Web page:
provoke

verb
pro·voke | \prə-ˈvōk \
provoked; provoking

Definition of provoke 

transitive verb

1a : to call forth (a feeling, an action, etc.) : evoke provoke laughter

b : to stir up purposely provoke a fight

c : to provide the needed stimulus for will provoke a lot of discussion

2a : to incite to anger

b archaic : to arouse to a feeling or action

Keep scrolling for more

Other Words from provoke

provoker noun

Choose the Right Synonym for provoke

provoke, excite, stimulate, pique, quicken mean to arouse as if by pricking. provoke directs attention to the response called forth. my stories usually provoke laughter excite implies a stirring up or moving profoundly. news that excited anger and frustration stimulate suggests a rousing out of lethargy, quiescence, or indifference. stimulating conversation pique suggests stimulating by mild irritation or challenge. that remark piqued my interest quicken implies beneficially stimulating and making active or lively. the high salary quickened her desire to have the job

synonyms see in addition irritate

Examples of provoke in a Sentence

His remarks provoked both tears and laughter. He just says those things because he's trying to provoke you. The animal will not attack unless it is provoked.
See More

Recent Examples on the Web

Ditko also, reportedly, was the one who decided Bruce Banner would transform into the Hulk in times of emotional stress and anger, instead of just when provoked by the multiple triggers the series had been using. Graeme Mcmillan, WIRED, "Steve Ditko Was More Than Just the Guy Behind Spider-Man," 9 July 2018 Even after a week when all those blisters can resolve, the pain can continue for months, on and off, provoked by external stimuli. Julie Mazziotta, PEOPLE.com, "What to Know About the New Shingles Vaccine — and Why You Should Get It ASAP if You're Over 50," 5 July 2018 The anger provoked by the production had been visceral and swift as artists of all stripes asked why Mr. Lepage hadn’t bothered to hire more black actors and singers. Dan Bilefsky, New York Times, "Protests Shutter a Show That Cast White Singers as Black Slaves," 4 July 2018 One 1775 letter from a group of merchants and traders in the southwestern port city of Bristol sheds light on the economic concerns provoked by the burgeoning revolution. Ciara Nugent, Time, "What British People in 1776 Really Thought of American Independence," 3 July 2018 The anti-tax group apparently has come out of its long slumber in Hamilton County, provoked by Democratic commissioners' decision this week to unilaterally raise the sales tax. Jason Williams, Cincinnati.com, "PX column: Does COAST still have influence in Hamilton County? We're about to find out," 21 June 2018 Some withdraw and are only given to violence when provoked by the fearful masses. Joshua Rivera, GQ, "How America Makes People into Monsters," 20 June 2018 The government agreed to subsidise diesel for 60 days to placate the drivers, whose strike was provoked by rises in fuel prices. The Economist, "Politics this week," 7 June 2018 With his French team tied up with Itaty in extra time and vying for a second World Cup win in three tournaments, Zidane was provoked by Italian defender Marco Materazzi and proceeded to violently headbutt him. Jim Reineking, USA TODAY, "Craziest FIFA World Cup moments: Zinedine Zidane's headbutt, biggest upset, 'Hand of God'," 6 June 2018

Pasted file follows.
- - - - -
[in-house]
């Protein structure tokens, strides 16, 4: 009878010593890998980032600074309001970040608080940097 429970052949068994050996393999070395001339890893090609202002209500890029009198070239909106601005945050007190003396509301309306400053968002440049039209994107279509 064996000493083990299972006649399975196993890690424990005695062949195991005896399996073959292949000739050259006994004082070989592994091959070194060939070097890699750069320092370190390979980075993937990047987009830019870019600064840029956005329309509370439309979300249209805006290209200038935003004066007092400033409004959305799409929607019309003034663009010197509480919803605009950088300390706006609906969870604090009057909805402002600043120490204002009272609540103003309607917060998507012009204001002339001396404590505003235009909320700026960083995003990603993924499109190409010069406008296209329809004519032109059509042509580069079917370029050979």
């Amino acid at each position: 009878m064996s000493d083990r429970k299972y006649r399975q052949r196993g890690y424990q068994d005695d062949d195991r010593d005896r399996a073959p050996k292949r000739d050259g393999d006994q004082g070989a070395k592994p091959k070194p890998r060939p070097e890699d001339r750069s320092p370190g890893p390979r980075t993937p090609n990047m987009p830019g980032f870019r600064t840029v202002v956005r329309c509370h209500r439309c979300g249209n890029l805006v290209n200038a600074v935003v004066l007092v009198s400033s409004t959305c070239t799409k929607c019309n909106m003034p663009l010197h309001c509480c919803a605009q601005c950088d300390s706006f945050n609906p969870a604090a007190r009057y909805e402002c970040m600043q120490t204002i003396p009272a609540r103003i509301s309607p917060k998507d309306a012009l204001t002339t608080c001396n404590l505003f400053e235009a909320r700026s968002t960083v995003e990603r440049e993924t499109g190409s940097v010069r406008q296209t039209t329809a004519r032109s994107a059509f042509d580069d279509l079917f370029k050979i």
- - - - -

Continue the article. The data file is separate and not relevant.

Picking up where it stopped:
These example sentences are selected automatically from various online news sources to reflect current usage of the word 'provoke.' Views expressed in the examples do not represent the opinion of Merriam-Webster or its editors. Send us feedback.

See More

First Known Use of provoke

14th century, in the meaning defined at sense 2b

History and Etymology for provoke

Middle English, from Anglo-French *provoker, provocher, from Latin provocare, from pro- forth + vocare to call, from voc-, vox voice — more at pro-, voice

Keep scrolling for more

Learn More about provoke

Statistics for provoke

Last Updated

10 Oct 2018

Look-up Popularity

Time Traveler for provoke

The first known use of provoke was in the 14th century

See more words from the same century

Keep scrolling for more

More Definitions for provoke

provoke

verb

English Language Learners Definition of provoke

: to cause the occurrence of (a feeling or action) : to make (something) happen

: to cause (a person or animal) to become angry, violent, etc.

provoke

verb
pro·voke | \prə-ˈvōk \
provoked; provoking

Kids Definition of provoke

1 : to cause to become angry Don't provoke your sister.

2 : to bring about The joke provoked a smile.

provoke

transitive verb
pro·voke | \prə-ˈvōk \
provoked; provoking

Medical Definition of provoke 

: to induce (a physical reaction) ipecac provokes vomiting

Keep scrolling for more

provoke

transitive verb
pro·voke | \prə-ˈvōk \
provoked; provoking

Legal Definition of provoke 

1 : to incite to anger

2 : to provide the needed stimulus for

Other Words from provoke

provoker noun

Keep scrolling for more

Comments on provoke

What made you want to look up provoke? Please tell us where you read or heard it (including the quote, if possible).

WORD OF THE DAY

not any or not one

Get Word of the Day daily email!

Test Your Vocabulary

Great Scrabble Words—A Quiz

  • scrabble-tiles-that-read-scrabble-quiz
  • Which of the following Q-without-U words means the number five in cards or dice?
Name That Thing

Test your visual vocabulary with our 10-question challenge!

TAKE THE QUIZ
Bee Cubed

Test Your Knowledge - and learn some interesting things along the way.

TAKE THE QUIZ

Love words? Need even more definitions?

Subscribe to America's largest dictionary and get thousands more definitions and advanced search—ad free!